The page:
What the Marriage Equality Movement Means To LGBT People of Color
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by Lorenzo Herrera y Lozano
This week, California experienced another high in the rollercoaster of marriage equality. By declaring Prop 8 unconstitutional, Judge Vaughn Walker ignited celebrations across the country and in my home city of San Francisco. On a Wednesday night, the Castro district was alive as if it were prime Pride season.
However, the jubilee was bittersweet, given that Judge Walker attached a stay to the decision — forcing couples to wait to marry until after attorneys on both sides present further arguments. Accordingly, in a sea of celebration, LGBT couples — such as my partner and I — are continuing to wait.
As I consider walking down the aisle, I have to keep asking myself: why do I want to participate in one of the most heterosexist practices around?
In weighing the question, I’m reminded of something I once heard Evan Wolfson, Executive Director of Freedom to Marry, say: “People of color have the most to win and the most to lose when it comes to marriage equality.”
When I first heard these words, they resonated. But as I looked around the room in which they were spoken, I wondered how genuine they were. After all, we were sitting in a room of LGBT leaders of color who had been convened inside a Manhattan law firm boardroom, with Wolfson sitting at the head of the table. Taking in the scene, I had to wonder: If people of color have the most to win and the most to lose, why aren’t we at the head of this table and of the LGBT movement?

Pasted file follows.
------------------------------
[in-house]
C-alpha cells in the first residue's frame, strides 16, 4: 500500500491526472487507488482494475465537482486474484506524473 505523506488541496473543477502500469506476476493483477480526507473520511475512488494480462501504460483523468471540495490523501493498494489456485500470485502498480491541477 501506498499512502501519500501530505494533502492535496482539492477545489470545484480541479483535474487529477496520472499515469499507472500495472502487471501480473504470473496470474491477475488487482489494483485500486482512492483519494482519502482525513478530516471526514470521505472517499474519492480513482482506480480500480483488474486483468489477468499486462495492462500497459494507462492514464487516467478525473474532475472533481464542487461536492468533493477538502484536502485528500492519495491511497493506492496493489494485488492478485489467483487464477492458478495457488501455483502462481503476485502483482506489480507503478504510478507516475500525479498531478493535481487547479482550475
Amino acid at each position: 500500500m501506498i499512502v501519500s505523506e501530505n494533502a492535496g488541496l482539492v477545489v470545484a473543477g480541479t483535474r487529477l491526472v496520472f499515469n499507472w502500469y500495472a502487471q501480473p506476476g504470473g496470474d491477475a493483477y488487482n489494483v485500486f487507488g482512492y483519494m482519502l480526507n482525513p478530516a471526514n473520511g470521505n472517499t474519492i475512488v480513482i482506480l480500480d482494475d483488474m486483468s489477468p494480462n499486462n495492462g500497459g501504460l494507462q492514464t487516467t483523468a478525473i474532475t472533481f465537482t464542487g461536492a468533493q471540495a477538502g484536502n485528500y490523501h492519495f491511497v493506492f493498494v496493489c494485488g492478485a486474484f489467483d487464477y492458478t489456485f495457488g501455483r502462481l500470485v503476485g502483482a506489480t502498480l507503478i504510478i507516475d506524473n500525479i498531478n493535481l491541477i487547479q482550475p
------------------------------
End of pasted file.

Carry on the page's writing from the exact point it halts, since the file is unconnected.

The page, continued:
When it comes to the fight for marriage equality, LGBT people of color have had little choice about whether to go along: marriage became our movement’s priority early on. Even with efforts like BeyondMarriage.org, the marriage equality fight continues.
For people of color, the marriage equality debate has long been freighted with controversy, as the fight over Prop 8 demonstrated. One major critique of the Anti-Prop 8 Campaign, for example, was how it failed to engage people of color. I'd further argue that it specifically failed to engage LGBT people of color. Alienating LGBT people of color from the marriage equality movement still further was the way that people of color were blamed — as Adriel wrote here yesterday — for helping to pass the bill. Though white voters played a huge role in the bill’s passage, they weren't targeted with the same violent slurs. Instead, it was people of color who were painted as anti-gay rights — as if the LGBT community didn’t include people of color.
But if Wolfson was right, perhaps it’s time for LGBT people of color to ride this wave of momentum for marriage equality and lead the national movement. After all, we have the most to win and the most to lose, right?
Photo Credit: herreraylozano
Lorenzo Herrera y Lozano is the Associate Director of Justice Matters and has previously worked in queer communities of color in the South and Southwest.
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